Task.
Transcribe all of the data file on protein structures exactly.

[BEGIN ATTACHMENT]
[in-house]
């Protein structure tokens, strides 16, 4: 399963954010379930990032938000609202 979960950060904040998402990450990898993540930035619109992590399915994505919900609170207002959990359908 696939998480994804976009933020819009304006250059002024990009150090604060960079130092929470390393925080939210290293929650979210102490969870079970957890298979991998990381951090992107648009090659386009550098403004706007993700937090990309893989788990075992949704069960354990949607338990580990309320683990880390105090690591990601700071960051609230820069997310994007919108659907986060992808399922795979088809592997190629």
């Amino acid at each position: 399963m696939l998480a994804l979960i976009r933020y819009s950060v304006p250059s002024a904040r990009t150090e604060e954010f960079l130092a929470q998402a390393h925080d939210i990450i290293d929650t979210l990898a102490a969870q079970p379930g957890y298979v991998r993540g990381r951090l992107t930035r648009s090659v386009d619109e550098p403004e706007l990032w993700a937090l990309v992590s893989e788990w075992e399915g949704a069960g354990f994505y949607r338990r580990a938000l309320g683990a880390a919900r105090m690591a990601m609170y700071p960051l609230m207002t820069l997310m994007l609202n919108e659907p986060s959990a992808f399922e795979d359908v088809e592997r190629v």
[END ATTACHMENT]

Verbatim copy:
[in-house]
């Protein structure tokens, strides 16, 4: 399963954010379930990032938000609202 979960950060904040998402990450990898993540930035619109992590399915994505919900609170207002959990359908 696939998480994804976009933020819009304006250059002024990009150090604060960079130092929470390393925080939210290293929650979210102490969870079970957890298979991998990381951090992107648009090659386009550098403004706007993700937090990309893989788990075992949704069960354990949607338990580990309320683990880390105090690591990601700071960051609230820069997310994007919108659907986060992808399922795979088809592997190629």
């Amino acid at each position: 399963m696939l998480a994804l979960i976009r933020y819009s950060v304006p250059s002024a904040r990009t150090e604060e954010f960079l130092a929470q998402a390393h925080d939210i990450i290293d929650t979210l990898a102490a969870q079970p379930g957890y298979v991998r993540g990381r951090l992107t930035r648009s090659v386009d619109e550098p403004e706007l990032w993700a937090l990309v992590s893989e788990w075992e399915g949704a069960g354990f994505y949607r338990r580990a938000l309320g683990a880390a919900r105090m690591a990601m609170y700071p960051l609230m207002t820069l997310m994007l609202n919108e659907p986060s959990a992808f399922e795979d359908v088809e592997r190629v």